AcetheticallyPleasing

United States

Asexual || Dreamer || Hufflepuff
Hopeless romantic dreaming to find her true love
Songs || Stories || Poems
In love with two people, plus someone who can never be mine.

Message to Readers

I was given a comment on Help that it might be interesting to see the mother's mindset and perspective on this whole ordeal, so I decided to make a part 2. While this was a true story, I don't actually know what my mum was thinking but this is how it seems she thinks. At one point it states that Crystal "knows" her daughter is heterosexual. I'm sorry if the "Perfection=Heterosexual" or "Perfection=Religious" part offends anyone, but that's something my mum definitely tries to push onto me. Any and all feedback/suggestions are appreciated <3

Help (Part 2)

October 25, 2017

Crystal laughed along with the adults of the family as they gathered in the kitchen for dinner. Her oldest daughter stood next to her, fidgeting with a toy in her hand. Crystal bit her tongue to keep her from saying something sarcastic. Her niece bent over her daughter's shoulder, asking what the toy was.
"Anika, step back," Crystal's daughter offered an empty chuckle as her thumb twirled around a black joystick on the cube. "It's just something to let me fidget."
Crystal narrowed her eyes and huffed, "How is that?" It took a lot of willpower to not contradict her right there.
Her daughter sat there and glanced nervously at the toy block in her hands before taking in a breath and explaining. "There are different mechanisms on it to occupy me. This divot here is meant for me to rub my thumb on it- supposed to calm me down if I get nervous." Crystal's brown eyes darted to her daughter's demonstrative thumb which now rubbed a soft curve pushed into one of the sides of the toy.
She couldn't bite her tongue again in time. "That's not true. It's just a toy. Besides, what do you have to be nervous about?" She looked at her daughter with a challenging gaze, knowing her daughter was just loving the attention she was given. Before her daughter could answer, Crystal swiped the cube from the other's hands and scrutinized it. Her eyes belittled the tiny thing as she attempted- to no avail- to find the significance in something so dumb. With the cube out of her hands, her daughter fell silent. She squirmed in her chair as Crystal held the toy.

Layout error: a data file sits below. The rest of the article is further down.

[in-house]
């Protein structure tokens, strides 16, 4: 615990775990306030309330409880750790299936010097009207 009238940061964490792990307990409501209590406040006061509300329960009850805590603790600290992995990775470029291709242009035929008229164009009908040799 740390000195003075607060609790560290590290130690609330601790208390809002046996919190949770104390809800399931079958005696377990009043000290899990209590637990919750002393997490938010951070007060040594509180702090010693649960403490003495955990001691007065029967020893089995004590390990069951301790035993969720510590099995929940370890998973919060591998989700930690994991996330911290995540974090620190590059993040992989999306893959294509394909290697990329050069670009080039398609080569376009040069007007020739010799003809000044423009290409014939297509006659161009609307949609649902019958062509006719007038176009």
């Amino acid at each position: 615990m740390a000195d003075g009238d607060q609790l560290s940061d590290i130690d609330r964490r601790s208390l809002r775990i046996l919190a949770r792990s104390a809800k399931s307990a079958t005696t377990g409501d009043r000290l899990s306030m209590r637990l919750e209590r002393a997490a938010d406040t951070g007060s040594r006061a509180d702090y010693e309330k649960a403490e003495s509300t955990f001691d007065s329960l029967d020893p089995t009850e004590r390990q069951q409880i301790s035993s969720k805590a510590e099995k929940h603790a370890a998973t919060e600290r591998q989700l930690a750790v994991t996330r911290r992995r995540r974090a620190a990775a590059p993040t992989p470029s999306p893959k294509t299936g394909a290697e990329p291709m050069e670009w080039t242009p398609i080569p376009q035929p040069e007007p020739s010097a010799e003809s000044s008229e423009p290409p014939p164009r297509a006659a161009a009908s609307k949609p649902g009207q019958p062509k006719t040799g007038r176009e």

After a few seconds everyone was back to how they were just a bit ago- laughing, talking, eating like nothing was wrong. Crystal nearly forgot she had the cube in her hands until she passed a careless glance at her daughter who seemed to be silently begging to have it back. She pursed her lips and rolled it into the younger girl's hands, where she suddenly kept it with an iron grip, not wanting it to be taken again. 
Suddenly, Crystal's daughter took a breath and asked again for her mother's attention. Crystal looked at her emptily as she hummed a question, asking what her daughter wanted.
"Can I please- when we get back home- can I please get a new therapist? There's a place where they can help me for free!" Crystal's daughter's voice was laced with futile begging and her insatiable desire for attention. She glared at her daughter with warning. Having one therapist was enough- her daughter didn't have depression, there's nothing wrong with her. It's just a phase. All the kids her age claim to have all sorts of disorders- depression, anxiety, ADHD, when will it end? Of course they wouldn't know. They're just kids following a trend. Crystal didn't believe her daughter had depression, and she never would. Her daughter was too perfect for that. Straight A's, many friends, heterosexual, religious. Of course her daughter was perfect. Perfect people don't have depression. Crystal knew that. Crystal was too smart for that. "No."
She watched her daughter's eyes fill with forced tears. Ugh. This was so annoying, especially having to deal with this in front of the family. Her daughter asked, barely a whisper, "...What?"
She was done with this. "No. For once could you please stop acting like there's something wrong with you, and leave the professionals to the people with the real problems?" She let it out. In one dagger of a question, she put some sense into her attention-seeking daughter.
She knew it, too. How? Her daughter shut up.
Her daughter said sorry for asking, and she walked off.
Even so, she knew her daughter wanted her to follow her, console her, apologize for snapping.
But she wouldn't.
Crystal knew it was all an act.
Crystal was too smart for that.

Print

See History
  • October 25, 2017 - 8:59am (Now Viewing)

Login or Signup to provide a comment.

2 Comments
  • ChurroChubby

    You know what's interesting... Churro and Chirro dilemmas


    almost 3 years ago
  • rainandsonder

    It's interesting to see the story from the mom's point of view. I really like your writing style.


    almost 3 years ago